In a Vase on Monday: Glorious Globes

This Monday, after a week off, I am joining Cathy at Rambling in the Garden again for her weekly vase meme. And I decided to choose a global theme today – literally!

Globes.

After all the hot and harsh winds over the past few weeks, with no rain in sight, the flower beds are literally disintegrating. But this has meant structure is playing more of a role, and I have noticed a lot of round shapes in both flowers and seedheads.

Firstly an Allium seedhead and the fresh Allium ‘Millenium’ which is the latest flowering one I have found. I also added a Nigella seedhead (slightly oval), and a sedum – also much rounder in form before actually flowering.

And the Echinops of course – a perfect globe. The orange seed heads of Gaillardia too.

Then the Succisella inflexa ‘Frosted Pearl’ (which is very drought tolerant) and the seedhead of Scabiosa perfecta.

(The grass I added is my current favourite: Deschampsia ‘Schottland’. I wasn’t sure about it at first, but have slowly fallen in love with it!)

The Scabiosa close up is quite remarkable…

Naturally I used a globe shaped vase and found a prop to match too….

This ‘marble’ came from the Kugelmühle (‘Marble Mill’) near Berchtesgaden in the German Alps, right on the border to Austria. Founded in the seventeenth century, this mill ground stones to perfect globes, which were sold as marbles – toys for children – exported via Rotterdam and London to all over the world. There were in fact many such mills in the region in past centuries. This particular mill is still working, and is a lovely spot for a walk in a shady ravine on a hot summer’s day. And there is of course a beer garden for a refreshing drink too! Aah, nice memories of holidays in the mountains!

Have a good week, and stay cool! 😎

In a Vase on Monday: Water off a Duck’s Back

The Dog Days are here and the garden is now taking on its shabby look for high summer. But a few stars have been shining on regardless of the hot winds and strong sun, taking it all like the proverbial ‘water off a duck’s back’! So I decided to highlight these in my vase this week. If you are new to this blog, I join Cathy at Rambling in the Garden every Monday for this lovely meme, where we all find something from our gardens to share in a vase.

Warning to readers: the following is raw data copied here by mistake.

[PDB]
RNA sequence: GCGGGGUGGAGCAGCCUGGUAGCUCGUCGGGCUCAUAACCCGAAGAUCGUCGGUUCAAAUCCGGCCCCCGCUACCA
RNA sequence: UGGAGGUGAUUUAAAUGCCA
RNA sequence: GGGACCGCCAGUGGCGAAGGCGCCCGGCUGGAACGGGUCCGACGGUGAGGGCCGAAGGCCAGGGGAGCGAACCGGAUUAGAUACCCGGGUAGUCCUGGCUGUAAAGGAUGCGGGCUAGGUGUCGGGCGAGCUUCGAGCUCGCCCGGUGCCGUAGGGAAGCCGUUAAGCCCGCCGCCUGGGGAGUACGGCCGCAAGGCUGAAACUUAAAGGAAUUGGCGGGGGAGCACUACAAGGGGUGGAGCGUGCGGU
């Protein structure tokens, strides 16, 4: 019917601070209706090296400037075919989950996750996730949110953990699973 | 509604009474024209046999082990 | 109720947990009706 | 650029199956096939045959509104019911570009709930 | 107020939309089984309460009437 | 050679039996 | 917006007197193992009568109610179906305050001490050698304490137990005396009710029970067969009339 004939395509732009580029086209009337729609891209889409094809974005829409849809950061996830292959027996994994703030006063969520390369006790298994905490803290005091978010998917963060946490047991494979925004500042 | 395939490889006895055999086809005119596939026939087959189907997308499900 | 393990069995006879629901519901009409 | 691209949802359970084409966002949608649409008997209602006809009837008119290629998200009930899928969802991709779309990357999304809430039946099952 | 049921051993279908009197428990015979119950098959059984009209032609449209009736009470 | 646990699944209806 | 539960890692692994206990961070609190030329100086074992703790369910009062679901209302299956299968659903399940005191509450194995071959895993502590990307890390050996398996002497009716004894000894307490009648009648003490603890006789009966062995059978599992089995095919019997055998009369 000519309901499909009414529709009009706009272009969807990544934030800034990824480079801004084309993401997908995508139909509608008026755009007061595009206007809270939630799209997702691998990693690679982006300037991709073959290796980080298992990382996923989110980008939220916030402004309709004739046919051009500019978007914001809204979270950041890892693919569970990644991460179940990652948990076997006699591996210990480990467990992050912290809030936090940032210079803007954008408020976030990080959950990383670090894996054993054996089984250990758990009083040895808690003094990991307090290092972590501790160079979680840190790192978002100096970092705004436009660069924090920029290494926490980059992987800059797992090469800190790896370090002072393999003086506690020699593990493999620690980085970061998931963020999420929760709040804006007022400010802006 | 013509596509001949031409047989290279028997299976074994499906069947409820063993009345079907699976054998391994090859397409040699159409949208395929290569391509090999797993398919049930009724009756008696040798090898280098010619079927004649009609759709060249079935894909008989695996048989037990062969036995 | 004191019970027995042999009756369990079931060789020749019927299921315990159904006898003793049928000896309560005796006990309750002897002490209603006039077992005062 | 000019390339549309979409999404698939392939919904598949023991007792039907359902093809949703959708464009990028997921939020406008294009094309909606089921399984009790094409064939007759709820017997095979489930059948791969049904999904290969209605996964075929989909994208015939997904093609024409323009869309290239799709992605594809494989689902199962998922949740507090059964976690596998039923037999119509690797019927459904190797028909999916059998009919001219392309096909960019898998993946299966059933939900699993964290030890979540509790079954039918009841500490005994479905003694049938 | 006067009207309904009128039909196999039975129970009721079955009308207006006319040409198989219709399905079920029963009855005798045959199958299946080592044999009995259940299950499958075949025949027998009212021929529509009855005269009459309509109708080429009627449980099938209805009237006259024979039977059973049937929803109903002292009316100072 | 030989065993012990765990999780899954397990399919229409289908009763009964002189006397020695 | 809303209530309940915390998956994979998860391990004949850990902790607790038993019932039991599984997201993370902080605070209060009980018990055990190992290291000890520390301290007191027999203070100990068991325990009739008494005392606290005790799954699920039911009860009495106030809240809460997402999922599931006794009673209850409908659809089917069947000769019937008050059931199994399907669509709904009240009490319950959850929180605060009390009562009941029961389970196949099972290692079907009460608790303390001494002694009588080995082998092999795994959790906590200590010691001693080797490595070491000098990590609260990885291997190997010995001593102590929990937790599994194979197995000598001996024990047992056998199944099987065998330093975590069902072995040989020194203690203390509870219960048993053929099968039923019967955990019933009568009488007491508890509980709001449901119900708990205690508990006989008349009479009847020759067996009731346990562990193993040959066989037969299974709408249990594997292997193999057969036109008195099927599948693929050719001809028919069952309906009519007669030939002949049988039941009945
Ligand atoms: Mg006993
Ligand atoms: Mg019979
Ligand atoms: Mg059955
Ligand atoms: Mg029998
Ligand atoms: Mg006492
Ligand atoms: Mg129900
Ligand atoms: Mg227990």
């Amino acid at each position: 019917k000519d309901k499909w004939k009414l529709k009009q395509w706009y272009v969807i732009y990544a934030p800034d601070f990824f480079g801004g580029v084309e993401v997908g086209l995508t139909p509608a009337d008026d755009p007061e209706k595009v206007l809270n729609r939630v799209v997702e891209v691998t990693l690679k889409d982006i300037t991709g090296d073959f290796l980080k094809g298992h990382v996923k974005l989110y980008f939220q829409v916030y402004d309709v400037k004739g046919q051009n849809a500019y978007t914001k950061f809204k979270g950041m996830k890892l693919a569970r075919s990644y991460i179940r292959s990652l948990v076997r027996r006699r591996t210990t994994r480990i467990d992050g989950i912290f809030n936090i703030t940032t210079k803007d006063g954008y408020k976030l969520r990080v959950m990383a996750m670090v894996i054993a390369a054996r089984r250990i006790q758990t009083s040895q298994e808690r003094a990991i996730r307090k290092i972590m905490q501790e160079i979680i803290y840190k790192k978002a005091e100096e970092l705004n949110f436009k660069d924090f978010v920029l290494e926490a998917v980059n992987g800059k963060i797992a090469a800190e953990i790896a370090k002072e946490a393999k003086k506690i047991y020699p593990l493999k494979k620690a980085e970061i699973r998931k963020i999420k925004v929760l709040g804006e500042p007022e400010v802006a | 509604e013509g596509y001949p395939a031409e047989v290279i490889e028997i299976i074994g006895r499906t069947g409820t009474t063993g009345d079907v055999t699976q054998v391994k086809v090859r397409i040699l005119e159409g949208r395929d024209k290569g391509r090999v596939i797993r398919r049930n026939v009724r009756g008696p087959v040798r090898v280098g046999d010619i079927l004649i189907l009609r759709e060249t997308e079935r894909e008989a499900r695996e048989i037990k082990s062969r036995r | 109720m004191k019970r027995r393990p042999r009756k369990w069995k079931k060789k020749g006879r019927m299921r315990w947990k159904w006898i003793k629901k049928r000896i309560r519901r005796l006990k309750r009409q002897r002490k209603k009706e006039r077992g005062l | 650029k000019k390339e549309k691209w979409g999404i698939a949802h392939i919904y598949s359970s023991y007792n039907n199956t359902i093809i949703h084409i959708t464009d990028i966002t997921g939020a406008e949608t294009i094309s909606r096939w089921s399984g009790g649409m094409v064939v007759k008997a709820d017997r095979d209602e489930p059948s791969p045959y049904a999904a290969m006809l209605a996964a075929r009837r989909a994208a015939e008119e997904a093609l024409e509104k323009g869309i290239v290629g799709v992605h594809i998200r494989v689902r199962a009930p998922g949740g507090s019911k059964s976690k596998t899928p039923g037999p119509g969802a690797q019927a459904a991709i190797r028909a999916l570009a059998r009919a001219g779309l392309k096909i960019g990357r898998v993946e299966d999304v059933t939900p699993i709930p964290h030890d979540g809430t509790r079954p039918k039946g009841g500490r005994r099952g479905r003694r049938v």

My little duck was given to me some years ago by a sales lady in a gift card shop, from her window display… such a kind gesture. 😃

First off, the Echinops ritro ‘Veitch’s Blue’ which has appeared a couple of times recently on my blog. It is so blue, such a tough little plant and the bees love it. 😃

Perovskia. It doesn’t matter what the weather, this shrub comes back stronger by the year. The only thing you can do to hurt it here is to cut it back too hard before it has started showing new shoots in spring. (Or give it too much water and shade perhaps!) I used the stalwart P. ‘Blue Spire’.

Euphorbias. The tall Euphorbia seguieriana tends to flop, but I forgive it for the citrusy zing it adds to the garden. It refreshes and energizes just by looking at it. 😃 One stem I used here is Euphorbia cornigera ‘Goldener Turm’ which is still standing tall.

Gaura. The sun may singe flowers, but since they open new flowers on their long flower stalks daily this isn’t a problem. And they look lovely waving in a breeze/strong wind!

Echinacea. The only thing that might stop these flowering is the slugs in spring. But some of mine seem resistant to them too. The white one is ‘Fragrant Angel’ and is my tallest, at about a meter high. I also added a small pink E. ‘Pica Bella’.

Scabiosa. I cut them back after the initial flowering and they carry on flowering intermittently through the summer. Another bee magnet.

The grasses. I added a few stems of Calamagrostis, one of my favourite grasses at this time of year. With its defiant upright stance it faces the wind and sun like a real warrior. This one is C. Waldenbuch which has slightly paler seedheads than others.